They came from
When I checked my Aweber stats today, I noticed that every one of the new email addresses on one of my more dormant lists hadn’t yet confirmed their subscription.
Usually I write this off to lack of interest, a language barrier or inbox overload. But since 100% hadn’t confirmed, I decided to dig deeper.
I found out that the first message they receive from me had a giveaway link to the bonus. Not good. Giving them the link after they go through the motions keeps them engaged. They may never confirm if you give it to them right away. Quick fix for mistake one: cancel the first message.
To intrigue the unverified leads, I considered sending them a light and friendly email suggesting they visit my site or blog. While I almost never write to unverified leads [unless the name comes from a friend who needs a nudge], I felt like in this case I might reroute alternative readers.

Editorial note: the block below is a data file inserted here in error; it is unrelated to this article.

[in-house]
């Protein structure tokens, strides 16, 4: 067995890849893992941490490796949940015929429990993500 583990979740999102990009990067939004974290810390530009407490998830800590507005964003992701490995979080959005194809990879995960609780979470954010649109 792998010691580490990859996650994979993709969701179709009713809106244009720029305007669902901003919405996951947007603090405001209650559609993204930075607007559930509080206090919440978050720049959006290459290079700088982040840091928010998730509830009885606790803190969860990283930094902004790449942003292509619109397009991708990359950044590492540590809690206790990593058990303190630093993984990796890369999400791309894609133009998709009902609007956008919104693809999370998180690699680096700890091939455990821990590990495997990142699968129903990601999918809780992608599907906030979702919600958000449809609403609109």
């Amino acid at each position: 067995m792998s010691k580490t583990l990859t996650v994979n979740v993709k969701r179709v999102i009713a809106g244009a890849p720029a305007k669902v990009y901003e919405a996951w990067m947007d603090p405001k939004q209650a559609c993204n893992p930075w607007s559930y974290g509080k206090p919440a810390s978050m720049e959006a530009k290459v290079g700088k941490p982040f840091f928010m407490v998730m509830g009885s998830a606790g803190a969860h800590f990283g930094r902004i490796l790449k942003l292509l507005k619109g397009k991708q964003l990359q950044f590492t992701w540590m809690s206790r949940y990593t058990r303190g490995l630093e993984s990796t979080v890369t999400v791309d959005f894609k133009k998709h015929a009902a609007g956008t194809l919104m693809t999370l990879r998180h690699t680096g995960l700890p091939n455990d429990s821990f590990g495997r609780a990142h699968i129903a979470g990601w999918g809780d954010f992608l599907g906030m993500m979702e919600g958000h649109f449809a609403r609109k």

Before I went into compose mode, I checked one last place – the verification email sent to them upon the first opt-in request. Shocking, absolutely shocking, is the only way to describe what I kept opening up. Slimy spam dripped on my screen, but where was it oozing from? How in the world did I send that?
I frantically emailed a quick support request. Then, picked up the phone and dialed AWeber’s toll-free number. How did those messages get in there? The spammers sent them to my opt-in email address? Good thing I waited on the friendly email, huh?
Turns out nothing stops spammers from sending you anything they want. The worst part? Your list report gets a bit bloated by names that never intend to get your bonus – or your newsletter. As my AWeber CSR told me, having a double opt-in insures that they’ll never make it on your list and their name will expire in 30 days. Okay, thanks for getting my hopes up that a new group found me. Now you know if an email address isn’t verified within a few days, it’s probably sent by an autospambot somewhere. Just don’t open the email they send you – unless you want to get slimed.